Colonial Courtyard at Bedford opens new Memory Care Unit
Executive Operations Officer Cathi Sweeney leads senior living community team
Press Release (ePRNews.com) - BEDFORD, Pa. - Sep 30, 2022 - Seniors throughout Bedford County and the surrounding region will benefit from the addition of a new memory care unit at Colonial Courtyard at Bedford.
“We’re able to bring additional community members home once again because we’re able to provide care with the new addition,” said Alicia Winters, Memory Care Director at Colonial Courtyard at Bedford. “We’re bringing our people back home now that we can provide additional safe and secure care and more personalized care.”
The 4,035-square-foot, 16-bed memory care unit officially opened on Sept. 19, two weeks after a ceremonial ribbon cutting was held. The senior living community at 220 Donahue Manor Road in Bedford is operated by Pittsburgh-based IntegraCare, which has 17 senior living communities in Pennsylvania, Maryland and Virginia.
Cathi Sweeney, the Executive Operations Officer (EOO) at Colonial Courtyard at Bedford, has nearly two decades of experience in senior living and 15 years assisting residents with dementia and Alzheimer’s disease.
“This is very unique for Bedford County,” Sweeney said. “Bedford County does not have a secured dementia personal care unit such as ours. It is so unique because of that fact and also because it is such a beautiful setting. It’s not what your typical facility would look like. The apartments and the rooms are absolutely gorgeous. We encourage the residents to personalize the rooms and to make the rooms their home. This is their home. We encourage them to make it their own.”
Sweeney believes seniors will benefit from the care available at Colonial Courtyard at Bedford.
“I’ve worked with those with dementia for more than 15 years,” Sweeney said. “I’ve instructed and taught people working in senior living how to care for those with dementia and the diseases of an aging population. With that and having a full-time mental health professional on board, I think we are offering Bedford County something they can get locally without having to go out of town. Plus, it is in a beautiful country setting, and we have an experienced staff.”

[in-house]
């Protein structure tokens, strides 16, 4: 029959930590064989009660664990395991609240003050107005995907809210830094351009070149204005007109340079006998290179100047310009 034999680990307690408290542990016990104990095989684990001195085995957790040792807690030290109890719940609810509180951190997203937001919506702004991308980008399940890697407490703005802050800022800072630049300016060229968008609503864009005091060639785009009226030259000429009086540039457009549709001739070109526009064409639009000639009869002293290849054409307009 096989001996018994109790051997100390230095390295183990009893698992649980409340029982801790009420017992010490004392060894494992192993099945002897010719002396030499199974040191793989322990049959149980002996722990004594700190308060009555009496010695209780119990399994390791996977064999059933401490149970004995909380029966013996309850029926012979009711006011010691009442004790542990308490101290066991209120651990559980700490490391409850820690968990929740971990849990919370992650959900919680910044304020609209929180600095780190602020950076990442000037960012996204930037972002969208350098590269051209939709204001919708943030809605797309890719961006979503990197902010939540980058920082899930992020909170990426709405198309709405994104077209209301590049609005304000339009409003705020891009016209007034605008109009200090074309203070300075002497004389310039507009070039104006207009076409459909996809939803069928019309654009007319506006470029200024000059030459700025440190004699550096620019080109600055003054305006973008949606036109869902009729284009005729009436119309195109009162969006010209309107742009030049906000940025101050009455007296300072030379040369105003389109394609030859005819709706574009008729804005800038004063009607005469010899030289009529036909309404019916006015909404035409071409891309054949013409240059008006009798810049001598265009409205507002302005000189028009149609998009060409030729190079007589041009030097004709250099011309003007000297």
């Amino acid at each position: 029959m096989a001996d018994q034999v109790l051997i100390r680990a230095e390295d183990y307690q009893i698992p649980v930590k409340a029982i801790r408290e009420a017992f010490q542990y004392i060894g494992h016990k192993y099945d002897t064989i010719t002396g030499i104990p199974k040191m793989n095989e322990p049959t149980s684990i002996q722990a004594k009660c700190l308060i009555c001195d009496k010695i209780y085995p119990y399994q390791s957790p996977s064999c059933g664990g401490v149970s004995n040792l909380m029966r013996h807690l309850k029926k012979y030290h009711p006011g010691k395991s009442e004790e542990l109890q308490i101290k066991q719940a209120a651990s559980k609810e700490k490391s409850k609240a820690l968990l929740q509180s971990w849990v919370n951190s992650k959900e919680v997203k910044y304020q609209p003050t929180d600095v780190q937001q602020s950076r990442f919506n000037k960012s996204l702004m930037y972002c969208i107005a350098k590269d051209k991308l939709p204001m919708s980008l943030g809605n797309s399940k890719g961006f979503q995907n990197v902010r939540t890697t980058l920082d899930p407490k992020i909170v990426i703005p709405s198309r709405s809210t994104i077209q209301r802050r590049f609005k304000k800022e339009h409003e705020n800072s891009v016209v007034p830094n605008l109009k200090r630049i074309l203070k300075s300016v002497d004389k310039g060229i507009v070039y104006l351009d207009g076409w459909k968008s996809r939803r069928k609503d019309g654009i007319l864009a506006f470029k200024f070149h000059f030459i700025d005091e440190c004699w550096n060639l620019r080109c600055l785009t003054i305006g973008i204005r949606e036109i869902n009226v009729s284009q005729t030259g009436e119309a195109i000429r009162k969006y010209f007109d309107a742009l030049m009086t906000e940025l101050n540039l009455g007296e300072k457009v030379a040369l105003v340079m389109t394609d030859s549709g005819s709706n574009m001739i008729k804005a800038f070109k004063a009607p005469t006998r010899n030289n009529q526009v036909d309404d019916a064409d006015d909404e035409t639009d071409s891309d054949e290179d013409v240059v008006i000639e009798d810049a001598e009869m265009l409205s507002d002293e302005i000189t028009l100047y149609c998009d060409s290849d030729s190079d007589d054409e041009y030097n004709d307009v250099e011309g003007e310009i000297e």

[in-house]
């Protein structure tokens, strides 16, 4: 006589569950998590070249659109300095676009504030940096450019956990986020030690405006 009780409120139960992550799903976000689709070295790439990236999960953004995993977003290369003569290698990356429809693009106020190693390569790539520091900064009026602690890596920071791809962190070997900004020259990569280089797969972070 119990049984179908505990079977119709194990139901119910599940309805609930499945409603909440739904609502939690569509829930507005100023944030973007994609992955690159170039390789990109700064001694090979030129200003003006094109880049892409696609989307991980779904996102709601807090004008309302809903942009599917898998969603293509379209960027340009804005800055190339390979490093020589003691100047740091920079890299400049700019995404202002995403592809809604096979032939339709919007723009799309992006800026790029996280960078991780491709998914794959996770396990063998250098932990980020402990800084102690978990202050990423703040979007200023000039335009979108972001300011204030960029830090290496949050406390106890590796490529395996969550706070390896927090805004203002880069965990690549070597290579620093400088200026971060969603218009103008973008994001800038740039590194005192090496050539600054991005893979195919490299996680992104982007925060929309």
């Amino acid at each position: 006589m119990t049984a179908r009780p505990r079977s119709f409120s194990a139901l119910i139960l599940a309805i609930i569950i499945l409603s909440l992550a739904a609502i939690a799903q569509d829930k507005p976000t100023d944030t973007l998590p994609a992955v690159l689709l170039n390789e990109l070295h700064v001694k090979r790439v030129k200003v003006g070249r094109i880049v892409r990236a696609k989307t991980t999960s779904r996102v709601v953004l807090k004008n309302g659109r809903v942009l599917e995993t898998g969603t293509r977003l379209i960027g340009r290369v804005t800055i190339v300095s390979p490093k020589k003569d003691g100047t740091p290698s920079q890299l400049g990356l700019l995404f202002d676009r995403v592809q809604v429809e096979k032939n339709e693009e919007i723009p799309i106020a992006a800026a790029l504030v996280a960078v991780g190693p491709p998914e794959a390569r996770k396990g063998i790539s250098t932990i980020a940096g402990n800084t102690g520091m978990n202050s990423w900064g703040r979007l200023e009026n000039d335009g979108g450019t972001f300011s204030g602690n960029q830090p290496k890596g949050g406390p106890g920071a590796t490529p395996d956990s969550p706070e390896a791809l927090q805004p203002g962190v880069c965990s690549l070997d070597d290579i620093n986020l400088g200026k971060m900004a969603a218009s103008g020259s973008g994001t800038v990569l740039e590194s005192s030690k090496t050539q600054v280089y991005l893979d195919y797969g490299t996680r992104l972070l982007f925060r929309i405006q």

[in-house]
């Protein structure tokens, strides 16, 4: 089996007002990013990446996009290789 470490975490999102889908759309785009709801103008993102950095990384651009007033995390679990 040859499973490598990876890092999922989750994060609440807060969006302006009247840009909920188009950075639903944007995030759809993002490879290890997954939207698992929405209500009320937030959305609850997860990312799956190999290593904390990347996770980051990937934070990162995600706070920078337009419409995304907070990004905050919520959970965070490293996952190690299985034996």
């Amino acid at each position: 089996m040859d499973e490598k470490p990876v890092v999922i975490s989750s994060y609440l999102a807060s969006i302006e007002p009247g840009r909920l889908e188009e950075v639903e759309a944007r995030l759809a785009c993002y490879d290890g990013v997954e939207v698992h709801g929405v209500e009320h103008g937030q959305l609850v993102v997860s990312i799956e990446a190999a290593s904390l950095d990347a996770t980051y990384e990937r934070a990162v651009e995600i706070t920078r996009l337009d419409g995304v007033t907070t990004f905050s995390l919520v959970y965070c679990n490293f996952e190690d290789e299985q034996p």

Winters, who joined the Colonial Courtyard at Bedford team in May, brings 16 years in healthcare and nine years in dementia care. The Memory Care Director has created a number of stations in the unit. Those stations are intended to mentally stimulate residents and make them feel at home, sparking nostalgic about the themes in those stations.
“We have a Reminiscing Station. We had an Elvis Presley theme for the opening,” Winters said. “We displayed old Elvis records and memorabilia from his most popular albums. We had different photos and a grandfather clock, which represented a moment in time.”
Another station will replicate a 1950s style grocery store.
“We will have grocery-style labels and containers that were donated to us,” Winters said. “We will have grocery bags that will fit on residents’ walkers. The labels will have prices from when they would have actually gone shopping in the 1950s.”
Colonial Courtyard at Bedford Community Relations Director Bobbi Howsare said the team combined creativity and practical care. The senior living community will be home to 70 residents, including 16 in the memory care unit.
“We also have different activities to cater to different life stories, such as a veteran-themed matching game that uses the pattern of ranks from the different branches of military service,” Howsare said. “We will have crochet and needlepoint activities.
The purpose of the various stations extends beyond the entertainment, fun and nostalgic value that is evident at a quick glance.
“We have a lot of sensory activities,” EOO Sweeney said. “We try to maintain much of the seniors’ memory. We will do a lot of recall and we want to preserve the cognitive functioning they have. We try to maintain their physical functioning. We have many forms of exercise, including yoga and meditation.
“We have interaction boards. We have an activities specialist,” Sweeney continued. “We have an antique record player. We encourage them regarding current events. We also want them to reminisce. We’re also obtaining some equipment that will allow us to go back to what their neighborhood looked like in 1950 or 1960.”
Other amenities — such as five small birds in the community and a patio where barbecue dishes may be served — add to the experience.
“I think this memory care unit is a very important addition,” Winters said. “We are trying to give back as much independence as possible, both physically and in memory. Everything the residents can do, we’re going to use to help them remain as independent as possible for as long as possible.”